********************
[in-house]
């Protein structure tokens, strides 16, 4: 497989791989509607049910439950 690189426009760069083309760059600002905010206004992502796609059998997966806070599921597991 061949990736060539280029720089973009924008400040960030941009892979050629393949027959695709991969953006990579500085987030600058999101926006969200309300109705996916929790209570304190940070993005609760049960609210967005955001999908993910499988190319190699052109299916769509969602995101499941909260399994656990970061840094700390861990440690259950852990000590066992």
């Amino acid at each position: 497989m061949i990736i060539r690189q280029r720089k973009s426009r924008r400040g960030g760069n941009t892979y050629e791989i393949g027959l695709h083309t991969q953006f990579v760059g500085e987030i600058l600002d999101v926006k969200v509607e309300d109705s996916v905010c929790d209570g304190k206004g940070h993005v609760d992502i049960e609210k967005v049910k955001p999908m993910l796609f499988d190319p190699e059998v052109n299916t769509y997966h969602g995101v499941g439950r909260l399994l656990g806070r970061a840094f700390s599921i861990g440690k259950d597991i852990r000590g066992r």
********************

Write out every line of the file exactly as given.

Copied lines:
[in-house]
């Protein structure tokens, strides 16, 4: 497989791989509607049910439950 690189426009760069083309760059600002905010206004992502796609059998997966806070599921597991 061949990736060539280029720089973009924008400040960030941009892979050629393949027959695709991969953006990579500085987030600058999101926006969200309300109705996916929790209570304190940070993005609760049960609210967005955001999908993910499988190319190699052109299916769509969602995101499941909260399994656990970061840094700390861990440690259950852990000590066992």
């Amino acid at each position: 497989m061949i990736i060539r690189q280029r720089k973009s426009r924008r400040g960030g760069n941009t892979y050629e791989i393949g027959l695709h083309t991969q953006f990579v760059g500085e987030i600058l600002d999101v926006k969200v509607e309300d109705s996916v905010c929790d209570g304190k206004g940070h993005v609760d992502i049960e609210k967005v049910k955001p999908m993910l796609f499988d190319p190699e059998v052109n299916t769509y997966h969602g995101v499941g439950r909260l399994l656990g806070r970061a840094f700390s599921i861990g440690k259950d597991i852990r000590g066992r």